Profiting From the BlackBerry Deal

Profiting From the BlackBerry Deal

In spite of a preliminary agreement with Fairfax Financial to be acquired for $9 a share, BlackBerry still trades well below the mark. While the proposed offer by Fairfax is not definitive, the market seems to be almost certain that the deal will not go through or that newer buyers will not emerge.

However, BlackBerry still has a lot of value for a potential strategic buyer. And even if that is not the case, the Canadian Buffett, Prem Watsa, has stated he is serious about taking BlackBerry private, and that he doesn't fool around with bids.

Fairfax deal should go through
Canadian insurance firm, Fairfax Financial, already owns 10% of BlackBerry, and the offer on the table values the entire company at $4.7 billion--or $9 a share. However, the enterprise value, or the takeover value, for BlackBerry is much lower. Due to the sizable cash balance of roughly $2.6 billion, BlackBerry's enterprise value for the Fairfax bid stands at $2.13 billion, which increases the probability that the deal with Fairfax will go through.

BlackBerry has been selling well below book value for a while now. But its intellectual property, including smartphone patents, are worth more than $3 billion on the balance sheet, which makes the company a lot more lucrative for a potential acquirer. In fact, Fairfax might even pursue other economically feasible strategies like completing the acquisition, and selling off parts of the business, (like BlackBerry Messenger and patents), to other technology companies like Microsoft .

In addition, Blackberry's CEO will get a very healthy pay-out for his efforts if the deal with Fairfax goes through, which makes it even more likely that a definitive agreement will be reached by November.

Newer buyers are coming
BlackBerry's stickiness is extremely strong with enterprise customers. There is little doubt about BlackBerry's best-in-class secure devices, for which governments, banks, and major corporations deliver to their employees. And clearly, the market is heavily discounting the value associated with such prominence and its intellectual properties.

As a result, it makes sense for Google to snap up BlackBerry for its IP and security portfolio. At $9, BlackBerry's enterprise value is low enough for Google to complete a transaction with little difficulty. Google has more than $54 billion in cash, and can easily buy Blackberry for its patents, handsets, and the BlackBerry messenger app.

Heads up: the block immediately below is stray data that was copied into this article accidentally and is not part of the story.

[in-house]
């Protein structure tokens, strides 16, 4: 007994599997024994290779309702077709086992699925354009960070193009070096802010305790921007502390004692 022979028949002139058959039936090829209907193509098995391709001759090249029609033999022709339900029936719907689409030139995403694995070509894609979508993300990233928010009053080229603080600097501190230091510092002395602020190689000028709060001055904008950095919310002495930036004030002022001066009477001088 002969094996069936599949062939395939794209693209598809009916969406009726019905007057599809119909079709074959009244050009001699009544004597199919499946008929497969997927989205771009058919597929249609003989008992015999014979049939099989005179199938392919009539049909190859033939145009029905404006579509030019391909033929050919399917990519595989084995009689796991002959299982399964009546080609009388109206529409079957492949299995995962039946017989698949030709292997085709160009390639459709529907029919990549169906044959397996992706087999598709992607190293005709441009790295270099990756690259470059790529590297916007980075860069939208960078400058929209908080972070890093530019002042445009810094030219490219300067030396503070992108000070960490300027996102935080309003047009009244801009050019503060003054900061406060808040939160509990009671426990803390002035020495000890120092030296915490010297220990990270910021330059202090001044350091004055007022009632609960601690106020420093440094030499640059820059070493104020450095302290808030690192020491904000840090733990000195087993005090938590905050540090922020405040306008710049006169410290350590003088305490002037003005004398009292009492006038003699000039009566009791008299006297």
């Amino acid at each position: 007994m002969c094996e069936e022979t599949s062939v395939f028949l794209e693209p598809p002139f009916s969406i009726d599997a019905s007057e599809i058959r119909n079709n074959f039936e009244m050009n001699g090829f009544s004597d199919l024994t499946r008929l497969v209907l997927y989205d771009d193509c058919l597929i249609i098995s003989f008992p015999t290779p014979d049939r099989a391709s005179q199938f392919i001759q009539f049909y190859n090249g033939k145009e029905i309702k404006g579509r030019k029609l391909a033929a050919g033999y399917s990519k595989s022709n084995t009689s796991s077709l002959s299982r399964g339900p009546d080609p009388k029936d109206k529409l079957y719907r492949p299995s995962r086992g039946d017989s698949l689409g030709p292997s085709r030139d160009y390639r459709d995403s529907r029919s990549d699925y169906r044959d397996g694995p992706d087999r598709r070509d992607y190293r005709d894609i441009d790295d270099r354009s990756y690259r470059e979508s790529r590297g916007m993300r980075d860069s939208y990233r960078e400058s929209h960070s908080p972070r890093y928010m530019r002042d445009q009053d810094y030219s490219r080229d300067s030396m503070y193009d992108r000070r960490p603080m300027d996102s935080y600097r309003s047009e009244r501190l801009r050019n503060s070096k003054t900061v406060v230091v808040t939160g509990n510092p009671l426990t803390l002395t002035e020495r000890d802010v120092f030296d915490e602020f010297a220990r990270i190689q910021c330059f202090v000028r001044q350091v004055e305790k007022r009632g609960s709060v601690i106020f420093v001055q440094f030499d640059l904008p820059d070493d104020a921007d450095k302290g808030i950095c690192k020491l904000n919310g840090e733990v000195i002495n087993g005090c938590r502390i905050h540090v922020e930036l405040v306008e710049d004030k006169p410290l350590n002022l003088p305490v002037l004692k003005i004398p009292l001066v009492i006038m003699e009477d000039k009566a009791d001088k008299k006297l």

Since Android is not known for its best-in-class security, the security-related patents of BlackBerry might prove to be invaluable for Google. And Google stands to realize more synergies by owning BlackBerry because of Motorola and Android's dominant market presence.

Other than Google, Microsoft might be interested in snapping up BlackBerry as well. Even though Microsoft acquired Nokia's handset and devices business recently, it should go after Blackberry for the patents and existing customer base of enterprise customers.

With Microsoft's CEO stepping down, and a lot of cash in the bank, it might be interested in gaining more ground in the mobile devices business to try to keep up with Google and Apple. The demand for PCs fell for six consecutive quarters, and global unit sales are down roughly 9% in the third quarter, according to Gartner.

In addition to Google and Microsoft, the co-founders of BlackBerry are gearing up to make a bid for their baby. The duo of Lazaridis and Fregin already own 8% of BlackBerry, and recently filed a 13D with the SEC stating that they are pursuing all alternatives, including a potential acquisition. And the co-founders are using Goldman Sachs and Centerview Partners as advisors for a potential transaction.

An investable idea?
Since a competing bid for BlackBerry has to be greater than $9 a share, the probability of a larger bid, other than the Fairfax offer, is very high as it currently stands. As the price of BlackBerry stock is well below $9, the special situations desks in investment banks and hedge funds are almost certainly ready to take advantage of this opportunity.

In fact, special situations like these were a favorite of value investing pioneer, Ben Graham. He wrote in his famous book, Securities Analysis, "Special situations are the happy hunting grounds for the simon-pure analyst who prefers to deal with the future in terms of specific, measurable developments rather than general anticipations."

Ben Graham even laid out an excellent framework for evaluating special situations like BlackBerry and previously Dell, using a probability weighted framework, which he has used to earn hefty returns from merger bids and other event-driven scenarios. He even highlights a number of examples in which guaranteed returns of 15% to 30% can be realized from such special situations in a reasonably short period of time.

The takeaway
With an existing bid in place for BlackBerry, and a number of other competing bids lining up, a Ben Graham type special situation exists. And you too can earn specific, measurable returns from such developments. Since a number of buyers are interested for BlackBerry, the downside risk from the current stock price of roughly $8 is limited. And a potential buyer, other than Fairfax, has to pony up well in excess of $9 a share to take BlackBerry private.

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Ishfaque Faruk has no position in any stocks mentioned. The Motley Fool recommends Google. The Motley Fool owns shares of Google and Microsoft. Try any of our Foolish newsletter services free for 30 days. We Fools may not all hold the same opinions, but we all believe that considering a diverse range of insights makes us better investors. The Motley Fool has a disclosure policy.

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